It took the middleweight supersports fight to the Japanese – but did the TT600 and related Daytona 600 and 650 really have what it took to beat them? And what are they like now?
At the end of the last millennium, the news that Triumph was going to battle against the Japanese in the fiercely-fought supersports category was greeted with much anticipation.
Whether or not that bike would be a decent stab at – say – the likes of the Honda CBR600F, Kawasaki ZX-6R, Yamaha YZF-R6 or Suzuki GSX-R600 was going to be painfully apparent during first comparison tests in early 2000.
Codenamed the T806, this could have been the three-cylinder Daytona we know and love today, but the rumour was that research showed in Europe and the USA that we just loved four-cylinder powerplants and it was your typical supersport middleweight fayre: the new TT600 was a 16-valve, liquid-cooled 599cc motor but armed with a Sagem fuel-injection system while the opposition were still running carbs.
Power output was comparable with the competition at around 110bhp at the rear wheel or thereabouts. But when compared to its peers the TT600 was sadly lacking in torque. Rumours of the bike being hurried into production were one thing, but the positive was that the chassis was sublime and the brakes were superb. Another criticism was that of the looks: it wasn’t the best-looking thing at all… and the colour schemes even copied those of Honda (a fact strenuously denied by Triumph at the time who said these were decided on before Honda released their new CBR600F-X.)
The motor did get a series of ‘band-aid’ fixes in the form of changes to the fuel-injection system, which could be done by the dealer. The rumour was that around 13 updates were made, but the real fixes came in the form of top-end alterations to the motor at the end of 2000 and into the 2002 model year. These incremental updates meant that – by 2002 the bike wasn’t that far off the Japanese – but the damage had been done and the looks hadn’t been updated.
Thankfully for 2003 the improved motor was matched to an all-new look with a harder-edged styling. By now, Kawasaki had decided to ‘cheat’ in the class by having a ZX-636 machine, and backing this up with a 599cc homologation model for racing. Triumph went one better and made their four-cylinder into a 646cc ‘650’ which became the Daytona 650 for 2005. There was (ahem) a rumour that the 646cc engine first was used in the British Supersport class. True or not, the team did win the last round of the season in 2004…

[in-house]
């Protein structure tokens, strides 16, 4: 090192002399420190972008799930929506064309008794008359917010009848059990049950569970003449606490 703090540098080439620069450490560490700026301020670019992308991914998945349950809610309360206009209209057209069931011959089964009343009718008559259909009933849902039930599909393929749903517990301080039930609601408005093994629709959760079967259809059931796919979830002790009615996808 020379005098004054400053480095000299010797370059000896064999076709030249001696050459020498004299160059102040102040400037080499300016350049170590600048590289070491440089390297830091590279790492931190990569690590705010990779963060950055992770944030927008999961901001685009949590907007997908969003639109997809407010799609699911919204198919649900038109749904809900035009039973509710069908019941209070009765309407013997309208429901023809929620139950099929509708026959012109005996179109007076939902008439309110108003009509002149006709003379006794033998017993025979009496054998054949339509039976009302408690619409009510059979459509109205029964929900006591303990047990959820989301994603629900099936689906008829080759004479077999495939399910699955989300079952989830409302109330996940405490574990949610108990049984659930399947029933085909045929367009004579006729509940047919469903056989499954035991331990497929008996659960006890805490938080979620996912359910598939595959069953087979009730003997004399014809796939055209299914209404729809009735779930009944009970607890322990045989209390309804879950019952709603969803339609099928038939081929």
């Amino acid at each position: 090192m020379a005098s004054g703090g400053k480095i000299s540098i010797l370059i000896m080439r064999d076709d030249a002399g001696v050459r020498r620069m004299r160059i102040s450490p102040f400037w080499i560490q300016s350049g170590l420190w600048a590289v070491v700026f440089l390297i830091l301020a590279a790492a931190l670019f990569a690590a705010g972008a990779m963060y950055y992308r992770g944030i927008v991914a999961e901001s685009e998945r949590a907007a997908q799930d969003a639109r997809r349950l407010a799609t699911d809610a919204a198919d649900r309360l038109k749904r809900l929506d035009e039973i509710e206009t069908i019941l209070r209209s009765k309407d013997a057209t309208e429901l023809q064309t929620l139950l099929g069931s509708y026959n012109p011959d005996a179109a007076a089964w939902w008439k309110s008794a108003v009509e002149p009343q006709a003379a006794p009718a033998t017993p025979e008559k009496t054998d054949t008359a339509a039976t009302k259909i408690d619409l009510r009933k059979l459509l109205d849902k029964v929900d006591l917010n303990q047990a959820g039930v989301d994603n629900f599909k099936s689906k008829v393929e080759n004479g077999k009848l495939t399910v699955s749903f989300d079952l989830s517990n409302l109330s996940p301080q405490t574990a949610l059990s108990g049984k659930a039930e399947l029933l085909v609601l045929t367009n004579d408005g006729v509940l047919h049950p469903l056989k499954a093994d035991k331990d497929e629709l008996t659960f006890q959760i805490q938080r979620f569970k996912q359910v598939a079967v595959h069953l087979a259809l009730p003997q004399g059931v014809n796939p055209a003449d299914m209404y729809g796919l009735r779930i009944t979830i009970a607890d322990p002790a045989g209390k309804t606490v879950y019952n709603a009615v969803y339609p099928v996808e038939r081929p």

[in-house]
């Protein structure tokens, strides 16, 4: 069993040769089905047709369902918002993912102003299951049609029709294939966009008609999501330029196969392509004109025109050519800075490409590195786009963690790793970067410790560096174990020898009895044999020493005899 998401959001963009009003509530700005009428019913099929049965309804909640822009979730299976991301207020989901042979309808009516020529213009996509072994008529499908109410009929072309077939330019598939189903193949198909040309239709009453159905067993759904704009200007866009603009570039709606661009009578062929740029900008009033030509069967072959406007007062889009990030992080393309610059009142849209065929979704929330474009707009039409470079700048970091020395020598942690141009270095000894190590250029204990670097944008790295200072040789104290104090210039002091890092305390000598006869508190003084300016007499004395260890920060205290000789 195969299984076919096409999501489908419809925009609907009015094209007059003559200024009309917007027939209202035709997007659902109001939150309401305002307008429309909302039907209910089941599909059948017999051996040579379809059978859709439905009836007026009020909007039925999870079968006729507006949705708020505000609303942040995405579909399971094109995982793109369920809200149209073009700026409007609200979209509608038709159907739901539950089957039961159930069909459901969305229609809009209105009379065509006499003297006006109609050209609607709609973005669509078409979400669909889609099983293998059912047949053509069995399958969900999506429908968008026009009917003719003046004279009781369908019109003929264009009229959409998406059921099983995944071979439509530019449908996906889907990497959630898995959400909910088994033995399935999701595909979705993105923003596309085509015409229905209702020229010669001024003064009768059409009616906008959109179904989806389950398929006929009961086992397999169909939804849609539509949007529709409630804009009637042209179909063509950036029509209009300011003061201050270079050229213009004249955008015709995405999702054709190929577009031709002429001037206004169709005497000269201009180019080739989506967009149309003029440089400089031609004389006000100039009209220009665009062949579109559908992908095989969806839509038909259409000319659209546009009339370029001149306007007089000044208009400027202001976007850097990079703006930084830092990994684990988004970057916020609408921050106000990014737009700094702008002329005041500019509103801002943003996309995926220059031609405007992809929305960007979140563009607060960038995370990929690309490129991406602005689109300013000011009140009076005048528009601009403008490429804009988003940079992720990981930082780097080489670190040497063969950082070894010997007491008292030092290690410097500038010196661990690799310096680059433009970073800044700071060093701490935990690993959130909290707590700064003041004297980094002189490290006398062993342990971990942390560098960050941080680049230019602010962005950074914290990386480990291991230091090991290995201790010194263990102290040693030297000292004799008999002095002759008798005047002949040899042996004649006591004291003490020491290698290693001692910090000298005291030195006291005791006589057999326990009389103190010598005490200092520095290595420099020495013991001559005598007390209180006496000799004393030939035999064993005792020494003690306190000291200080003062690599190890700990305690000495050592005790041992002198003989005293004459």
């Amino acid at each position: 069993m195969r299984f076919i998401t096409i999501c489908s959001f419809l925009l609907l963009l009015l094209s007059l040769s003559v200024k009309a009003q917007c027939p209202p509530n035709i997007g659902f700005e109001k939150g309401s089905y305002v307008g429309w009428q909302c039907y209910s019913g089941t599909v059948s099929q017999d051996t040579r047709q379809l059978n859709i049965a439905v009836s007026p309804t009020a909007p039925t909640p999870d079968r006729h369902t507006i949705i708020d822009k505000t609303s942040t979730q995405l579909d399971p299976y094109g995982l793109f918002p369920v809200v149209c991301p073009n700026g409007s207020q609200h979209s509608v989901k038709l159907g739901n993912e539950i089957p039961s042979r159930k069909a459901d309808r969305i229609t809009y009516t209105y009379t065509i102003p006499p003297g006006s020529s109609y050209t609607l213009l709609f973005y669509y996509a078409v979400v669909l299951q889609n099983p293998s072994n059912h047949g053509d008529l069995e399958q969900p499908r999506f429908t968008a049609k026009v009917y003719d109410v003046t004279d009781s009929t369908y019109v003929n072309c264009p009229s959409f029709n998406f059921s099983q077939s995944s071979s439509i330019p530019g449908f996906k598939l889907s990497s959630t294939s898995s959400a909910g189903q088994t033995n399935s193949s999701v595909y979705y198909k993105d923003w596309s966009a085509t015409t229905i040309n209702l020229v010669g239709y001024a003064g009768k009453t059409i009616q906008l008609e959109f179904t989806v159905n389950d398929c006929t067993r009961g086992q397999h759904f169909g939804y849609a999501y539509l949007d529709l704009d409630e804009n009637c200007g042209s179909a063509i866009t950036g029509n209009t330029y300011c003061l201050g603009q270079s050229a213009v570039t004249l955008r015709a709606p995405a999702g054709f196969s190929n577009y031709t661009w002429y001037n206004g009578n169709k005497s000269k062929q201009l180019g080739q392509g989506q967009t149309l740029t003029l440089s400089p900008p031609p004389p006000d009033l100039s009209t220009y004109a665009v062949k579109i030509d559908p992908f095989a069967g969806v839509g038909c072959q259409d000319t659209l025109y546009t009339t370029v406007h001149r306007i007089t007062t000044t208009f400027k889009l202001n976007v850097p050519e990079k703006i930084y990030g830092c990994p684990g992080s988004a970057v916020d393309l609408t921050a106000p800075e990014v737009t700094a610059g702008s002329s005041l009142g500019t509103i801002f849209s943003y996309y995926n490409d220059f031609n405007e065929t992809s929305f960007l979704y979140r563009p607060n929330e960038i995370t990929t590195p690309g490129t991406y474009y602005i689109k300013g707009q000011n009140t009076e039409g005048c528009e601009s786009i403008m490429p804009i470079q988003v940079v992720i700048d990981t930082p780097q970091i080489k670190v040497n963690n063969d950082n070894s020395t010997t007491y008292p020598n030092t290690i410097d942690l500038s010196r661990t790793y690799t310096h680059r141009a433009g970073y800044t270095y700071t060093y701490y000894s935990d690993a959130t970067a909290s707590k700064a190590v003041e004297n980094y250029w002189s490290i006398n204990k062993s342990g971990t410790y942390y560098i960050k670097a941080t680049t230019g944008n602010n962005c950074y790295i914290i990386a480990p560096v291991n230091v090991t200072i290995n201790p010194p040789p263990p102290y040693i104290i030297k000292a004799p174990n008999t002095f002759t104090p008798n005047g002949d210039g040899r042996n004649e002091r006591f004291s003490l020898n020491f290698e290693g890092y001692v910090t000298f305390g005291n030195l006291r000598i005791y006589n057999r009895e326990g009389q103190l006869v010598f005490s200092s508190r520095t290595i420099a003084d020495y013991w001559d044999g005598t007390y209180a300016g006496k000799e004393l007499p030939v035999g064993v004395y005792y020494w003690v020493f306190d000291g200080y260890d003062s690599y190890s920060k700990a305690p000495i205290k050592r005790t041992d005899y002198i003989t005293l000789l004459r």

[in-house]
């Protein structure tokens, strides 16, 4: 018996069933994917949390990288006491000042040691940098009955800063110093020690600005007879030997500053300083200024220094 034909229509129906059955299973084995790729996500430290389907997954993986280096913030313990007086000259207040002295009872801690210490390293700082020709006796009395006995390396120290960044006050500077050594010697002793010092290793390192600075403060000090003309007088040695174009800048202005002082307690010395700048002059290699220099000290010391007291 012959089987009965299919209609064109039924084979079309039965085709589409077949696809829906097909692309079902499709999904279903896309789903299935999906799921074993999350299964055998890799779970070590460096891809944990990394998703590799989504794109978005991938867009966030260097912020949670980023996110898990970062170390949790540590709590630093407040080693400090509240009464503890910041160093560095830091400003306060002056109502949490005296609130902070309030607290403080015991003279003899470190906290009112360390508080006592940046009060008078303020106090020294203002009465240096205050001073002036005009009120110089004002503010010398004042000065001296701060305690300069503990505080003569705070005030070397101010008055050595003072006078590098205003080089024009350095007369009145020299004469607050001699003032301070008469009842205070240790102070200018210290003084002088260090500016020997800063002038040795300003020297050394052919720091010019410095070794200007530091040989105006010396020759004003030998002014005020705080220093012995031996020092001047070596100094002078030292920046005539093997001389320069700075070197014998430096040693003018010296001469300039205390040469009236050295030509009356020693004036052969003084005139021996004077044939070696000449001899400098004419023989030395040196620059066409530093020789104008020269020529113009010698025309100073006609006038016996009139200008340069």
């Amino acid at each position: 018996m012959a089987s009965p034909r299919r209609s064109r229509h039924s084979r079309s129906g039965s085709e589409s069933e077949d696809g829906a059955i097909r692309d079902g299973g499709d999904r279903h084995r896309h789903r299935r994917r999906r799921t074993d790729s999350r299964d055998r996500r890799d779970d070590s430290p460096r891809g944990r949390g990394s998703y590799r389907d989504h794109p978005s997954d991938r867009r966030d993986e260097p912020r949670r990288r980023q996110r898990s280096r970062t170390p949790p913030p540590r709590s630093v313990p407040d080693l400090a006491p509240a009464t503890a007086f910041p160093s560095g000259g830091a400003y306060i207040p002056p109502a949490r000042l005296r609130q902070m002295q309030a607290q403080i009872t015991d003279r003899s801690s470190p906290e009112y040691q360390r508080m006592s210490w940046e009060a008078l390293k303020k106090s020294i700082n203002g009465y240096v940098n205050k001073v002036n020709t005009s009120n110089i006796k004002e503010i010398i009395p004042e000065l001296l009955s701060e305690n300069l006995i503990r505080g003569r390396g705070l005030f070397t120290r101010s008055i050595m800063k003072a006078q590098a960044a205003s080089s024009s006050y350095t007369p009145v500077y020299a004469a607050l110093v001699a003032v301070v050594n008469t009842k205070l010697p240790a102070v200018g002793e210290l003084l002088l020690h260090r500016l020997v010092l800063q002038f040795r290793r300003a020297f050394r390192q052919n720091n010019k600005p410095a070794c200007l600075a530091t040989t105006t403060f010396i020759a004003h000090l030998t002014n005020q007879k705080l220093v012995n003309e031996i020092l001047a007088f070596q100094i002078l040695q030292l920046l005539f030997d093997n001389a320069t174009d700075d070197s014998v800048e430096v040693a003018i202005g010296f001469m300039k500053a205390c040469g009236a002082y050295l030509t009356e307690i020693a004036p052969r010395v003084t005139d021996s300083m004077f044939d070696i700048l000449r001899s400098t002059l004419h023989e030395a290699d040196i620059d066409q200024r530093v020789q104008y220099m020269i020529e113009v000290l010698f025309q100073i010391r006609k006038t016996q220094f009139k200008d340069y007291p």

The ‘as new’ prices back in the day for the road machine didn’t vary very much, with the TT600 and the Daytona retailing at £6999 until the 650 came out in 2004 and saw around £500 knocked off the retail price. We would have to say the last model – the 650 – is the one to go for. Not only is it a better bike, but there could be a future ‘rarity’ cachet that means the 650 may go up in value.
And go up it should, as currently TTs and Daytonas are cheap as chips. The original TT600s start at a grand for a rough one and £1500 for a nicer one, peaking at around £2000. You needn’t pay any more than that. The Daytona 600 is pretty much available for the same money: and we’ve seen a mint sub-2k miler for just under three grand. The rarer 650 does command a small premium, but we’ve even seen bikes with just 1500 miles on the clocks retailing at £4500. We’d add more miles on and look at under £3k, but either way that’s cheap for a piece of history.
WHAT GOES WRONG?
ENGINE: Even sorted TT600s would only start to pull strongly from around 8000 revs. The Daytona 600 is much improved, pulling from around 7000 revs, but the real oomph comes in at around 9000 revs with the final kick at around 12,000 revs. Peak power was quoted at 12,750rpm. The 650 has drive from just 5000rpm. In comparison to the TT/600 the 650 has around 8bhp more at 8000rpm. It’s worth it and transforms the bike. Only some coolant and oil leaks have ever been reported, mainly centred around breather pipes anc crankshaft oil seals failing. Loose hose-clips were reportedly the coolant issue – so check.
CHAIN: Sprocket size changes from the TT to the Daytona models and it seems the early Daytonas had an issue with the chains would chewing through the soft protective strip and begin to mark the swinging arm. Bikes were later fitted with plastic protective strips.
ENGINE MANAGEMENT: Triumph’s with FI often have their engine management lights pop on for no real discernible reason. If the bike’s been stood for some time, then you have to get the bike through three heat cycles, switching the bike off when the fan cuts in.
STARTING PROBLEMS: Owners report either hot-starting issues or loose connections with the kill-switch. There was also a reported ‘hot-stalling’ issue, but – if the bike has been dealer serviced – these should have been sorted by now.
QUALITY OF FINISH: Can suffer if not looked after and perhaps not quite up there with the Japanese back then. What IS good is that it seems the ‘average’ Triumph owner will look after their TT/Daytona where a GSX-R owner may not… And it means – when buying – you’ll see dealer servicing and official Triumph extras bolted on.
Triumph TT600, Daytona 600/650 Specifications;
- Price New: £6999 (TT600, 2000) £6999 (Daytona 600 2003/04), £6499 (Daytona 650, 2005)
- Price now: £1000-£4500
- Engine: 599cc (646cc) liquid-cooled, inline 4-stroke four-cylinder
- Power: 110bhp @ 12,750rpm (650 115bhp @ 12.500rpm)
- Weight: 170kilos dry (650 165kilos dry)
- Wheelbase: 1395mm (650 1390mm)
WHY WE LOVE IT: Was different then, more so now
WHY WE DON’T: Early models gutless, looks average but got better
Useful site: www.triumphrat.net/triumph-supersports/